2. Isolated CTCs are highly enriched, with a small quantity of residual blood cells remaining
  3. Cells are harvested as free suspensions in small volumes of buffer. 

Figure 1. The Parsortix CTC isolation system

To date Parsortix has successfully isolated ovarian cancer CTCs. Figure 2 shows a cell stained for p53, an accepted marker for high-grade serous ovarian cancer. In addition, Dr. Yong-Jie Lu at Barts Cancer Institute, Queen Mary, London, has used the instrument to isolate CTCs from prostate cancer patients. By using both cytokeratin and vimentin markers, Dr. Lu has quantified cells in differing stages of the epithelial-mesenchymal transition. His research group successfully harvested CTCs from a cohort of 52 prostate cancer patients, and correlated cytokeratin negative, vimentin positive, and CD45 negative circulating cells with levels of PSA in blood.

Strikingly, mesenchymal circulating cells were statistically significantly higher in patients with greater PSA. “This work has confirmed the ability of the Parsortix system to harvest clinically relevant mesenchymal cells and that these cells correlate with the patient PSA level, the current gold standard for assessing whether the patient’s prostate cancer is progressing,” Dr. Lu commented.

In addition to protein characterization, Parsortix has also enabled the discovery of clinically useful information, by RNA analysis of harvested cells. A research team led by Prof. Robert Zeillinger, head of the molecular oncology group, and Dr. Eva Obermayr, principle investigator at the Medical University of Vienna, used a gene expression panel which showed 100% specificity and sensitivity in detecting ovarian cancer in peripheral blood when using Parsortix.

“The Parsortix technology contributes to the unprecedented specificity of the overall approach, by providing a high-purity CTC sample. Parsortix is a label-free technology and, as such, may become the gold standard for ovarian cancer diagnosis,” said Dr. Obermayr. “By combining the Parsortix technology with qPCR analysis, we achieved an unprecedented high detection rate of cancer, even in early-stage patients, when conventional diagnostic methods failed.”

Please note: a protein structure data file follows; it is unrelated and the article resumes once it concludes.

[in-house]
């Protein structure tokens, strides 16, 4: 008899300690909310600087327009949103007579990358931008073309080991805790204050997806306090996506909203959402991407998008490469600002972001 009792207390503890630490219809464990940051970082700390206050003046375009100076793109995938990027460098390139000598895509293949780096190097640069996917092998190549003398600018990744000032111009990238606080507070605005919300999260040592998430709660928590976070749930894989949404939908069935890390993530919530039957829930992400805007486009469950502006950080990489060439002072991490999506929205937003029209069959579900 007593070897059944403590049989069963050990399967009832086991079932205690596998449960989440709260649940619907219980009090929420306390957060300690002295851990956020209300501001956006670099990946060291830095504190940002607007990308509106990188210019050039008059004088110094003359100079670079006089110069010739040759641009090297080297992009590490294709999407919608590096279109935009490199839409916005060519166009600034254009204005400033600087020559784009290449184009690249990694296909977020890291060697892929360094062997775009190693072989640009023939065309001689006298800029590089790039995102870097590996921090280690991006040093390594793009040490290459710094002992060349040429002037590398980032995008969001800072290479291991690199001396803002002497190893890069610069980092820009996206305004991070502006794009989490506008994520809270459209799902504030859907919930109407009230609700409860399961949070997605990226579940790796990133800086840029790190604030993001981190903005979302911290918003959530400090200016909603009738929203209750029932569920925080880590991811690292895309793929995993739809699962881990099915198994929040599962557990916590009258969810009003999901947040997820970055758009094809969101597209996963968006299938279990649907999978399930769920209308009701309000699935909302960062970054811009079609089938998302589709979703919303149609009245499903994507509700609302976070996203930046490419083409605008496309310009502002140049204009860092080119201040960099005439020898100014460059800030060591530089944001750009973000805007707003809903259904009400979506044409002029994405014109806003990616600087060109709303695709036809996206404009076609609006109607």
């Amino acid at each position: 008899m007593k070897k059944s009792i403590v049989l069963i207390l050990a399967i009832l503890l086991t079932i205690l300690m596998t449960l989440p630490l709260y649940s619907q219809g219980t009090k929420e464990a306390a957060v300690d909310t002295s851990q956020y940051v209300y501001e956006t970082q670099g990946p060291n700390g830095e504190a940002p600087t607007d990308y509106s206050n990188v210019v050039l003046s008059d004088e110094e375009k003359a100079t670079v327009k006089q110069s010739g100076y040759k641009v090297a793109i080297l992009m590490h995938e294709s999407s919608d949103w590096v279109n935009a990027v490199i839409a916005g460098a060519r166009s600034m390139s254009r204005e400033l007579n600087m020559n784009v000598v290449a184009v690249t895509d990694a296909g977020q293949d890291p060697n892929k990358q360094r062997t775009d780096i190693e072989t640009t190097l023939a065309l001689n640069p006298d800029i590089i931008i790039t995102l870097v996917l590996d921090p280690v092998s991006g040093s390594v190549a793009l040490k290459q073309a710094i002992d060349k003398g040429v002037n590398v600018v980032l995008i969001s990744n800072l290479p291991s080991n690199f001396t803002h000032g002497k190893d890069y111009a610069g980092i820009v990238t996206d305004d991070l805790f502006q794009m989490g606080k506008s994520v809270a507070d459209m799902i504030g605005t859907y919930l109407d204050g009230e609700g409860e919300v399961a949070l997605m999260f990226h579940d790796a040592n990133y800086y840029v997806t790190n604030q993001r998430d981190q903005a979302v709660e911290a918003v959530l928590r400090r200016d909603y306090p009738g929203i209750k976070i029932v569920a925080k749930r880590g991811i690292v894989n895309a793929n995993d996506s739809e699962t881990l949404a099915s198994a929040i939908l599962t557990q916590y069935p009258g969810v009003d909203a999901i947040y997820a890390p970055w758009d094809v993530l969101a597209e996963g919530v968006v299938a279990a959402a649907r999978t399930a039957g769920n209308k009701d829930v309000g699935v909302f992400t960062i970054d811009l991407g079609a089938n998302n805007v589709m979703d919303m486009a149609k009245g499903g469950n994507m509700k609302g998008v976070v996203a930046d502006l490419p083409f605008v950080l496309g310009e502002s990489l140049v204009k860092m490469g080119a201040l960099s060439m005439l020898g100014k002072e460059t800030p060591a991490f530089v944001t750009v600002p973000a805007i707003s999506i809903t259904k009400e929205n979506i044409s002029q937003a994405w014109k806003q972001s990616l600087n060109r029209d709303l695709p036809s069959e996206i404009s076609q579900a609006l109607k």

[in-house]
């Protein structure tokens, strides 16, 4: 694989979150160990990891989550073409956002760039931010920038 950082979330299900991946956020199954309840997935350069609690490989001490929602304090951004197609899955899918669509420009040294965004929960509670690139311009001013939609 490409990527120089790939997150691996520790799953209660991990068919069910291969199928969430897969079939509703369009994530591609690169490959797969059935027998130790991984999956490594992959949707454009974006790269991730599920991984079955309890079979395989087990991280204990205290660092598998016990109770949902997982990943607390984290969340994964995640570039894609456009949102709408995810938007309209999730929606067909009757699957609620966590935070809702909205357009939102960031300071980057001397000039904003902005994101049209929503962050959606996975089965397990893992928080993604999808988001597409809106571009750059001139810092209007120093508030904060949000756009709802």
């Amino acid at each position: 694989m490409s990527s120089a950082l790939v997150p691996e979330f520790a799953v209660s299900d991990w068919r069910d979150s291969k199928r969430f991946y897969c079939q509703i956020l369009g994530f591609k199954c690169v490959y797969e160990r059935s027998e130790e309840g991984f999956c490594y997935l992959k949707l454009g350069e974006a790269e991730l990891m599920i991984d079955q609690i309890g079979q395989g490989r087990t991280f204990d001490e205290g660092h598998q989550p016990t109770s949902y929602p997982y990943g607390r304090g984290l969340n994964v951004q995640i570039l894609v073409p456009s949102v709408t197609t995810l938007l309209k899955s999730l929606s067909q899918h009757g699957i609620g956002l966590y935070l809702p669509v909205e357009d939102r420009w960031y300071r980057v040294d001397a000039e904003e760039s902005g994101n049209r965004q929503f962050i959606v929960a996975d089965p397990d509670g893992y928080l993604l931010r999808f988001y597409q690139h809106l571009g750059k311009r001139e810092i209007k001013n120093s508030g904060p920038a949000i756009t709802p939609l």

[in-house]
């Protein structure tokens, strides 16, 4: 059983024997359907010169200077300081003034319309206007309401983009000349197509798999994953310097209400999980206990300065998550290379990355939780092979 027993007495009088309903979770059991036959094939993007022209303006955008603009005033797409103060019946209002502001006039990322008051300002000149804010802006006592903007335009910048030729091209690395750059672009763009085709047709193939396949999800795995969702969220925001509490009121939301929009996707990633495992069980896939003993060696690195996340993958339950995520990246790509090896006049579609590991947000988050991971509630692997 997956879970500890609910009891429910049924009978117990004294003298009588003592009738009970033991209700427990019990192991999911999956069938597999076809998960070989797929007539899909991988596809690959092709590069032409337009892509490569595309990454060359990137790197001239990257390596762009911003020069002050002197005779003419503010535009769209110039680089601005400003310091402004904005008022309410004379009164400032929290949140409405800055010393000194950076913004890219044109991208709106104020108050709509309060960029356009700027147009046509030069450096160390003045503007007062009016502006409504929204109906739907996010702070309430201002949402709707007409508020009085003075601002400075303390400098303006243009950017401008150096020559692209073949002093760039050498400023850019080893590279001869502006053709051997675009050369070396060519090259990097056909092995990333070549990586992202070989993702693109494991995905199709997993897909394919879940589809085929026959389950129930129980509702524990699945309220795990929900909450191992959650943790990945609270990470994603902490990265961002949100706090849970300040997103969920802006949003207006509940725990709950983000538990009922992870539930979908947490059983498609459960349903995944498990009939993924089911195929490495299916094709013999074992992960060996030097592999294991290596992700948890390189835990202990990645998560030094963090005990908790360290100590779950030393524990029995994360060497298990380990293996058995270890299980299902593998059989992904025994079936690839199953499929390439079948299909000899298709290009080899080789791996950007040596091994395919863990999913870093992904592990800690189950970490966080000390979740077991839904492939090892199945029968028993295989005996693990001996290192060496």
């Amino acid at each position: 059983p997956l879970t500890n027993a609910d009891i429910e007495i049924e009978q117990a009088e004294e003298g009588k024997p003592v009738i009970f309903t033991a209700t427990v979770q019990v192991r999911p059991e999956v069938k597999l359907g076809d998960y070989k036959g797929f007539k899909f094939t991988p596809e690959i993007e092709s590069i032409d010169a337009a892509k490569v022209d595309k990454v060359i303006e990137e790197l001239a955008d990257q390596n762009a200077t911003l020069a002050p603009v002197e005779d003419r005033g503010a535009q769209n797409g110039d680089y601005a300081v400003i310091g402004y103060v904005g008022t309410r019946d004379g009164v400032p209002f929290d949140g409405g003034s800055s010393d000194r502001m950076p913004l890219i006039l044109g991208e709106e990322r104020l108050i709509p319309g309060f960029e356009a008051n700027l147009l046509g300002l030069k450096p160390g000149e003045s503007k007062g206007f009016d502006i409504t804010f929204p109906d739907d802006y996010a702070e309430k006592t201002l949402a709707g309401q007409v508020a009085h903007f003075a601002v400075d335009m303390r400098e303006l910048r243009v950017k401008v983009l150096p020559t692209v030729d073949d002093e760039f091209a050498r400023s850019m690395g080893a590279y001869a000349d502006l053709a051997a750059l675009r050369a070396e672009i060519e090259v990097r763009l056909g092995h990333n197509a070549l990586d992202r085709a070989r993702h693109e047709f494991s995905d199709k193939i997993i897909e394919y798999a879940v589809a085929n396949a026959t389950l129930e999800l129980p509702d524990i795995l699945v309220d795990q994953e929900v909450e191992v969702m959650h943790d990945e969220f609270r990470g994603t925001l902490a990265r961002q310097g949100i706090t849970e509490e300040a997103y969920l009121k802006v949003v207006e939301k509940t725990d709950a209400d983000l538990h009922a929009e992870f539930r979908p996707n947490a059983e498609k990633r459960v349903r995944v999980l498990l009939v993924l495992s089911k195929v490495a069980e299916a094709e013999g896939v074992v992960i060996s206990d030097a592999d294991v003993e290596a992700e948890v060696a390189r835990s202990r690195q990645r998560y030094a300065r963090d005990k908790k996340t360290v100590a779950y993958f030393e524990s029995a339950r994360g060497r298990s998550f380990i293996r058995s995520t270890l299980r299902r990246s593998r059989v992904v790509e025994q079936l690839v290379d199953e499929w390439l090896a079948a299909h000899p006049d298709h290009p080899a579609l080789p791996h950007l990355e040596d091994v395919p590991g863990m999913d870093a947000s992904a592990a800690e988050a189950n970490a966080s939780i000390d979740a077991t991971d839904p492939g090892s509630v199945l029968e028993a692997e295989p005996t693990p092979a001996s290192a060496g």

DNA analysis can also be applied to the Parsortix harvest. One such technique is the PointMan technology from EKF Diagnostics. In controlled experiments, combining Parsortix with PointMan has enabled highly sensitive detection of mutant KRAS in tumor cells isolated from whole blood. Tumor cells with wild-type KRAS are more likely to respond to EGFR inhibitors such as cetuximab, and the ability to identify KRAS status in CTCs promises future prescribing of these drugs on the basis of liquid biopsy.   

Together, these types of capabilities will enable identification of patient populations that will respond to molecularly targeted drugs. In the year that President Obama unveiled the Precision Medicine Initiative, the research and clinical community now has precision-guided munitions to add to their arsenal.

Figure 2. Peripheral blood from high-grade serous ovarian cancer processed using Parsortix and stained for p53, CD45, and DAPI (Sample provided by Dr. Michelle Lockley and Thomas Dowe at Centre for Molecular Oncology, Barts Cancer Institute, Queen Mary University of London).

Kyra Mumford, Ph.D. ([email protected]), R&D manager at Angle.